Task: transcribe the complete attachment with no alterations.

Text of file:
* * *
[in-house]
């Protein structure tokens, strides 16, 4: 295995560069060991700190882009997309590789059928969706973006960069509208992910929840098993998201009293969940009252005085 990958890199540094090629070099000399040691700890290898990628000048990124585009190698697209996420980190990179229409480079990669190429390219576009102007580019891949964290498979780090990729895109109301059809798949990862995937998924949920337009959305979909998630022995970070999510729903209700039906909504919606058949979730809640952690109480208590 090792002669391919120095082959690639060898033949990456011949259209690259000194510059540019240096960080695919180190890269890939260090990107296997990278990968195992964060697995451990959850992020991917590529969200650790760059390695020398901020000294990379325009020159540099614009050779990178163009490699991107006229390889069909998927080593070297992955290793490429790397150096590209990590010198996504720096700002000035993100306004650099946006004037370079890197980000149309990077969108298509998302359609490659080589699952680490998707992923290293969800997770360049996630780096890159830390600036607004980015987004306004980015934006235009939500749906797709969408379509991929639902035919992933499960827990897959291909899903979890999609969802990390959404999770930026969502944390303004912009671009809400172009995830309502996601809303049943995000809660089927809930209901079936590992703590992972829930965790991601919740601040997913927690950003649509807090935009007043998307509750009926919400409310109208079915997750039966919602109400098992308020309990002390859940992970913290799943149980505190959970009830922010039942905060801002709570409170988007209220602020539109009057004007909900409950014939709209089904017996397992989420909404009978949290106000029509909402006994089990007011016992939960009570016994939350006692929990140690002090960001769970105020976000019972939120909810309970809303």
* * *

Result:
[in-house]
């Protein structure tokens, strides 16, 4: 295995560069060991700190882009997309590789059928969706973006960069509208992910929840098993998201009293969940009252005085 990958890199540094090629070099000399040691700890290898990628000048990124585009190698697209996420980190990179229409480079990669190429390219576009102007580019891949964290498979780090990729895109109301059809798949990862995937998924949920337009959305979909998630022995970070999510729903209700039906909504919606058949979730809640952690109480208590 090792002669391919120095082959690639060898033949990456011949259209690259000194510059540019240096960080695919180190890269890939260090990107296997990278990968195992964060697995451990959850992020991917590529969200650790760059390695020398901020000294990379325009020159540099614009050779990178163009490699991107006229390889069909998927080593070297992955290793490429790397150096590209990590010198996504720096700002000035993100306004650099946006004037370079890197980000149309990077969108298509998302359609490659080589699952680490998707992923290293969800997770360049996630780096890159830390600036607004980015987004306004980015934006235009939500749906797709969408379509991929639902035919992933499960827990897959291909899903979890999609969802990390959404999770930026969502944390303004912009671009809400172009995830309502996601809303049943995000809660089927809930209901079936590992703590992972829930965790991601919740601040997913927690950003649509807090935009007043998307509750009926919400409310109208079915997750039966919602109400098992308020309990002390859940992970913290799943149980505190959970009830922010039942905060801002709570409170988007209220602020539109009057004007909900409950014939709209089904017996397992989420909404009978949290106000029509909402006994089990007011016992939960009570016994939350006692929990140690002090960001769970105020976000019972939120909810309970809303």